HTTP/1.0 200 OK Content-Type: text/html Citizens Tipping Off Police On Marijuana Grow-ops
Pubdate: Fri, 13 Feb 2004
Source: Winnipeg Free Press (CN MB)
Copyright: 2004 Winnipeg Free Press
Author: Bruce Owen


'Frankly, I think they're fed up,' constable says

HOURS before the Martin government retabled legislation to decriminalize 
possession of small amounts of cannabis, police in Winnipeg shut another 
two marijuana grow houses.

Police say they could uproot even more grow houses if they had the manpower 
to respond to all the tips they get from upset Winnipeggers.

"Frankly, I think they're fed up and that's why they're calling us," 
spokeswoman Const. Shelley Glover said. "One person even phoned me to pass 
on an address."

She said people can learn more about the dangers of marijuana grow houses 
by going to the city police website at

Since Jan. 1, Winnipeg police have closed down more than a dozen grow 
operations and seized thousands of plants worth more than $4 million on the 

The most recent seizures happened on Truro Sreet at 9:30 p.m. Wednesday and 
a half-hour later on Marble Avenue. The Truro haul netted police 30 
marijuana plants, one five-pound bag of pot, a small amount of cocaine and 
some cash. The estimated street value of the marijuana is more than 
$58,000. Police arrested a 30-year-old man and later released him on a 
promise to appear in court. He faces several drug-related charges. The 
investigation continues.

At the Marble Avenue address, the drug and gang units uncovered a 
hydroponic grow-op with more than 600 plants. The estimated street value of 
this seizure is more than $1 million. A 30-year-old resident and 
18-year-old man face marijuana cultivation charges. They were also released 
on promises to appear in court.

The two seizures come on the heels of one made earlier Wednesday when 
officers raided a bungalow at 92 Eaglemere Dr. Police seized 668 plants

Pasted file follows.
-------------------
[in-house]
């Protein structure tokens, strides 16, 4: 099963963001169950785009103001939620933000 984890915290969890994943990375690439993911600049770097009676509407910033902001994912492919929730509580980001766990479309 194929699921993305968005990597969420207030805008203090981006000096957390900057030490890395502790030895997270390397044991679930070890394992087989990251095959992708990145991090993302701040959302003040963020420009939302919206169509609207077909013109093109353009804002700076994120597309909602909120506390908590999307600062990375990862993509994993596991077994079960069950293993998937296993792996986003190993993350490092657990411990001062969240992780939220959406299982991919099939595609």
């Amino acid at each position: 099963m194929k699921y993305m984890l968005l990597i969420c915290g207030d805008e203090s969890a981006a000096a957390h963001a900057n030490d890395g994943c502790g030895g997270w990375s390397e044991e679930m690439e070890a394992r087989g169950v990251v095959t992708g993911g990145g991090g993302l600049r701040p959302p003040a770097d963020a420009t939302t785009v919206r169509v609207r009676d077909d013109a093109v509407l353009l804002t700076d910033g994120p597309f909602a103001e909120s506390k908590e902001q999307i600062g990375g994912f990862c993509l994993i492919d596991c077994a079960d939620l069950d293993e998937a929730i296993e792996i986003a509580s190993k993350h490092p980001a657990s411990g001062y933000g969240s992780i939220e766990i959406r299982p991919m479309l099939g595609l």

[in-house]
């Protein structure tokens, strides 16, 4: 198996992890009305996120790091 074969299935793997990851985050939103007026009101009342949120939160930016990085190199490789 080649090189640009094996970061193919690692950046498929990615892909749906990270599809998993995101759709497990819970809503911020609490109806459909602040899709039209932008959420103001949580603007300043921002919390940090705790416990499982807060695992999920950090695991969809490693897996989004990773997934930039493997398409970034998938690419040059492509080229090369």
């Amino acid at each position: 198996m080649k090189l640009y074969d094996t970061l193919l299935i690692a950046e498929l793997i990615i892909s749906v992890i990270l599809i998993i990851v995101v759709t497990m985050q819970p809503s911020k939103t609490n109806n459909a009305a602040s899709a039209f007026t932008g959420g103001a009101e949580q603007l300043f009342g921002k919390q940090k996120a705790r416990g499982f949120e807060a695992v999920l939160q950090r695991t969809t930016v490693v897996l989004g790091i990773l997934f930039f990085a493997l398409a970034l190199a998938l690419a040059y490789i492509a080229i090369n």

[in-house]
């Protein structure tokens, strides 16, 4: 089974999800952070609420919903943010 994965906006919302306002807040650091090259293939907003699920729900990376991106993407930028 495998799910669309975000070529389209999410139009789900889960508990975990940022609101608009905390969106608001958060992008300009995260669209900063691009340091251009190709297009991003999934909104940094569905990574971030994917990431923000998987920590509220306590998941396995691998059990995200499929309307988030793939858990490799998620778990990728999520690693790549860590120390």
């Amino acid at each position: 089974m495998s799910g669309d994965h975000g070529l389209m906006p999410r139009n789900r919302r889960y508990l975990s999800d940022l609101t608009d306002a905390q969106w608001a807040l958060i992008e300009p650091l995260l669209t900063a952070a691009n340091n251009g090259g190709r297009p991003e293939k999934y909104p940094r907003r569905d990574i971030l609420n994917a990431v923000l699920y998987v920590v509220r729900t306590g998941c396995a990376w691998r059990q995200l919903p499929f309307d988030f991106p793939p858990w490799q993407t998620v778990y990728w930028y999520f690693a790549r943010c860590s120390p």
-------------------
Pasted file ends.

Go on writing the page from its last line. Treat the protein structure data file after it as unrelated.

that had a potential street value of $1.8 million.

Ottawa's new plan to decriminalize simple pot possession proposes that 
possession of under 15 grams of the drug will result in a fine. It also 
provides increased penalties for growers.

Any changes would have to be proposed by MPs, said an official in the Prime 
Minister's Office.

The government wants the law to pass before the next federal election, 
expected in the spring, in the hope of muting any criticism. The bill was 
reintroduced at third reading yesterday, meaning it won't have to be 
re-examined by a parliamentary committee. That would change if the House of 
Commons reduces maximum possession to 10 grams, as was suggested by some 
Liberal and Conservative MPs.

Justice Minister Irwin Cotler said while marijuana use must be discouraged, 
it should not result in a criminal record for possessing small amounts.

As it stands, the proposed law would not impose criminal sanctions for 
possession of enough pot to make about 20 joints. However, fines of up to 
$400 could be imposed for adults, less for youth.

The Senate would review the bill for several weeks after it passes the Commons.

Critics, including police agencies across the country, fear it will 
encourage organized crime to get even more involved in the growing and 
trafficking of marijuana, much of it now grown in quiet residential homes 
throughout Canada.
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